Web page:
Current screening methods–PSA (prostate-specific antigen) tests combined with traditional biopsies–result in unnecessary biopsies and the detection of numerous minor, low-risk tumors (overdiagnosis). Consequently, no country except Lithuania has chosen to introduce a nationwide prostate cancer screening program, as the benefits do not outweigh the disadvantages.
On July 9, 2021, results from the STHLM3MRI study were presented in The New England Journal of Medicine, indicating that overdiagnosis could be reduced by substituting traditional prostate biopsies with magnetic resonance imaging (MRI) and targeted biopsies. The new results discussed here show that the addition of the Stockholm3 test, which was developed by researchers at Karolinska Institute, can be an important complement. It is a blood test that uses an algorithm to analyze a combination of protein markers, genetic markers, and clinical data.
“The availability of MRI in healthcare will be a limiting factor. We now show that a novel blood test as adjunct to MRI can reduce the number of MRIs performed by a third. Compared with traditional screening, overdiagnosis is reduced by as much as 69 percent. At the same time, the number of biopsies is halved, while we can find just as many clinically significant tumors,” notes Martin Eklund, PhD, associate professor at the department of medical epidemiology and biostatistics, Karolinska Institute, with joint responsibility for the STHLM3MRI study.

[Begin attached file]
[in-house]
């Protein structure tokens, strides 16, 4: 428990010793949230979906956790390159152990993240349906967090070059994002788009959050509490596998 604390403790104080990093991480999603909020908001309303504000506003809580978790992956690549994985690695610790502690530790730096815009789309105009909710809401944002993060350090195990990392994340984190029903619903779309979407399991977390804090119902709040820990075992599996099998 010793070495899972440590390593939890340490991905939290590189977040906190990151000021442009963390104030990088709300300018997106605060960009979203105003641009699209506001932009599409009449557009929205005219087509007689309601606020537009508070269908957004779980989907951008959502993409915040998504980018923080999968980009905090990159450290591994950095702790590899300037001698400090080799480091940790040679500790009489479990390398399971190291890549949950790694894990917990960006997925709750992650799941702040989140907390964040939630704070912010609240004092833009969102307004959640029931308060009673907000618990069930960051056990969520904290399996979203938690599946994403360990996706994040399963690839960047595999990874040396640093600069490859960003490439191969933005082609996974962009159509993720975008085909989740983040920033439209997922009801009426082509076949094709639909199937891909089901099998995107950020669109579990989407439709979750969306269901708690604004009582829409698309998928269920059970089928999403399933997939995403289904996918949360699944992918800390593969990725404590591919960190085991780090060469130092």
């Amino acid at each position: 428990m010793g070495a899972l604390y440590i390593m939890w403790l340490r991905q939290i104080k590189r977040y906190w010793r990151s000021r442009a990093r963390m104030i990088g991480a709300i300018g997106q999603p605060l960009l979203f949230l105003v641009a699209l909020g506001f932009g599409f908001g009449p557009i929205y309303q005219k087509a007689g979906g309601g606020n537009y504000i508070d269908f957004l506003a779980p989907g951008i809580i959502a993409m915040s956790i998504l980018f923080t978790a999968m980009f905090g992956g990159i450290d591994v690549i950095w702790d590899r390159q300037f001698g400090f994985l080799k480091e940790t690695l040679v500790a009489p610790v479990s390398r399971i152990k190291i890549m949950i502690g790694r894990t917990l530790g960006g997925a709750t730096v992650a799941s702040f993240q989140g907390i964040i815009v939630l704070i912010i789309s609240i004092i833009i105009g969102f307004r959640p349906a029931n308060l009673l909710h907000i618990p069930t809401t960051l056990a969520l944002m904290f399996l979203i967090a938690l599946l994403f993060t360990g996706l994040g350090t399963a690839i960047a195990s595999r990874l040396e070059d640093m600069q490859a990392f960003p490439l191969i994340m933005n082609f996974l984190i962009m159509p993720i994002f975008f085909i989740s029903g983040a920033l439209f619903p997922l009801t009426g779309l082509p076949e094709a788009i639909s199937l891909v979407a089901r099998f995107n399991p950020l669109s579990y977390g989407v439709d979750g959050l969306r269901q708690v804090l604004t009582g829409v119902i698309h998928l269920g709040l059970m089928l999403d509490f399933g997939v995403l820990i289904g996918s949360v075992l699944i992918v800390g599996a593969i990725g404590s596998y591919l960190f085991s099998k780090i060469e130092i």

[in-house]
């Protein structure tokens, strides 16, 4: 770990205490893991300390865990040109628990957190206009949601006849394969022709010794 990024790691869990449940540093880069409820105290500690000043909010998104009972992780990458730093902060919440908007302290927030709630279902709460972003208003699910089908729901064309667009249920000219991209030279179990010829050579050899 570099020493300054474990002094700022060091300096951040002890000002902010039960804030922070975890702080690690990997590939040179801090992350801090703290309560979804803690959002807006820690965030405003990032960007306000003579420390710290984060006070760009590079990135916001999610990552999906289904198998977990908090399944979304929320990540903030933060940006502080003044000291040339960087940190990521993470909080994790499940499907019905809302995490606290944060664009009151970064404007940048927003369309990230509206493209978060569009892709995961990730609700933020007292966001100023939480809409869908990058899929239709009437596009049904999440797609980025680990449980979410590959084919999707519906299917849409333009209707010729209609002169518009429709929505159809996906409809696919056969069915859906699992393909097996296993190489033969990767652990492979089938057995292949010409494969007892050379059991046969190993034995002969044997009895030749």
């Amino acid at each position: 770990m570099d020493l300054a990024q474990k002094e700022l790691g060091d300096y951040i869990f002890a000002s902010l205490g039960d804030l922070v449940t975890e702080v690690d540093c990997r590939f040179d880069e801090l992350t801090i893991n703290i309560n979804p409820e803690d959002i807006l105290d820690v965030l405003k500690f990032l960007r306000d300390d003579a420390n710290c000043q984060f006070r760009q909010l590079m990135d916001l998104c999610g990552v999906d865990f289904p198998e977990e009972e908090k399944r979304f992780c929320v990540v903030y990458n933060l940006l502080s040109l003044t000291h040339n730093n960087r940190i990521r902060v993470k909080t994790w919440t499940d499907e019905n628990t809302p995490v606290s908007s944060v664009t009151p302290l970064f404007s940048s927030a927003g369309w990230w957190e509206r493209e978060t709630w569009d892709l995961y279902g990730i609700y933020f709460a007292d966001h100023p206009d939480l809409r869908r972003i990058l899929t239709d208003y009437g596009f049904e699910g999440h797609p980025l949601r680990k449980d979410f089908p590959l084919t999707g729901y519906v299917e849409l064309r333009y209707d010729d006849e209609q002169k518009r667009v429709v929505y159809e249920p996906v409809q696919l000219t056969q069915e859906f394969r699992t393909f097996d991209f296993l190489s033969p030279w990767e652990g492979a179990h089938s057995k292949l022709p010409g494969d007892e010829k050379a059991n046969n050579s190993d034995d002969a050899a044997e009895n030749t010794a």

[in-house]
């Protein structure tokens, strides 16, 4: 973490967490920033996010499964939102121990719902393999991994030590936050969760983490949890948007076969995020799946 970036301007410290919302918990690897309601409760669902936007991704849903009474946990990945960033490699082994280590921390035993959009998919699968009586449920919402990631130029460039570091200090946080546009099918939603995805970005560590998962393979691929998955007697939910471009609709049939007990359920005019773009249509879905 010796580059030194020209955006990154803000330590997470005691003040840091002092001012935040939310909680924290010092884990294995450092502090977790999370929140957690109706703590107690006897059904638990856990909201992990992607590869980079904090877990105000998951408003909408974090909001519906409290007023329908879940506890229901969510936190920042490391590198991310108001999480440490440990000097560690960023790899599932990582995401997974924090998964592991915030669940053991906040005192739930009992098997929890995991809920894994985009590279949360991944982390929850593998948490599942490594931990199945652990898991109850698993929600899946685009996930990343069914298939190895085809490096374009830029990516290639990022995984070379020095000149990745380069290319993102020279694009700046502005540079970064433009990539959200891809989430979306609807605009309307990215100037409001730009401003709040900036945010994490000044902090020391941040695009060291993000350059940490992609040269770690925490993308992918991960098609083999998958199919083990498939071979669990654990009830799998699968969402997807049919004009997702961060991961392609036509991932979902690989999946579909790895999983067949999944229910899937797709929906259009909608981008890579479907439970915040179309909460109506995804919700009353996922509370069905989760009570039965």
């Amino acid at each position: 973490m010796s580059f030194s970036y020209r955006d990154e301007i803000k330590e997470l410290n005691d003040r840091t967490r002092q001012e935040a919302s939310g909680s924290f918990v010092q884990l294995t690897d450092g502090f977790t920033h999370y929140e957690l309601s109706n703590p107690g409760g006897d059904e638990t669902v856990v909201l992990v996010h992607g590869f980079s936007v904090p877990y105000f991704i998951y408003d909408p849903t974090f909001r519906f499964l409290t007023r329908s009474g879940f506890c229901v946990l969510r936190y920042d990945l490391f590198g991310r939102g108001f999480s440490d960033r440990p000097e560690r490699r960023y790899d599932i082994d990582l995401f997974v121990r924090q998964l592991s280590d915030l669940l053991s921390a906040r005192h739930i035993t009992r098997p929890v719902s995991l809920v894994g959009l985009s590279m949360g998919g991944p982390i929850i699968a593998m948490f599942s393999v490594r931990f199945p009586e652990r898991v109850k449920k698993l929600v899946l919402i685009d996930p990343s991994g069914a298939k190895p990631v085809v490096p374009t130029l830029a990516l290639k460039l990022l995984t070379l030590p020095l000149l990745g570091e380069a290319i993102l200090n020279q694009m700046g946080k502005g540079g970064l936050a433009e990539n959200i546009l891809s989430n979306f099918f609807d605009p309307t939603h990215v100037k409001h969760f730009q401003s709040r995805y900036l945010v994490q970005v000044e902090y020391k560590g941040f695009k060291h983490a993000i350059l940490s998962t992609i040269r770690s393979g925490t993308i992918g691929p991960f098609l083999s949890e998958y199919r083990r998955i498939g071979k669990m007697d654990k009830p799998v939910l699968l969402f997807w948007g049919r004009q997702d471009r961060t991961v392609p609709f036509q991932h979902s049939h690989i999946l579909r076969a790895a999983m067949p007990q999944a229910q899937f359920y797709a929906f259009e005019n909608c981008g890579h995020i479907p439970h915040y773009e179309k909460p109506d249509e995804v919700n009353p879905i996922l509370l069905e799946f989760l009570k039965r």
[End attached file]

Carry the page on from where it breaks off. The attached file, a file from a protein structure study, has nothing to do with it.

STHLM3MRI is a randomized study that was conducted between 2018 and 2021 with 12,750 male participants from Stockholm County. The participants provided an initial blood sample for PSA analysis and analysis using the new Stockholm3 test. Men with test results showing elevated PSA levels were then randomly selected for traditional biopsies or MRI. In the MRI group, biopsies were conducted strictly on suspected tumors identified by MRI.
“Separate use of the Stockholm3 test and MRI has previously been shown to be cost-effective. We have now analyzed the cost-effectiveness when these tools are combined and will shortly report exciting results from that analysis,” says Nordström, who along with Eklund and Henrik Grönberg, MD, PhD, also at Karolinska, are partners of the company A3P Biomedical AB, which holds the development rights of the Stockholm3 test.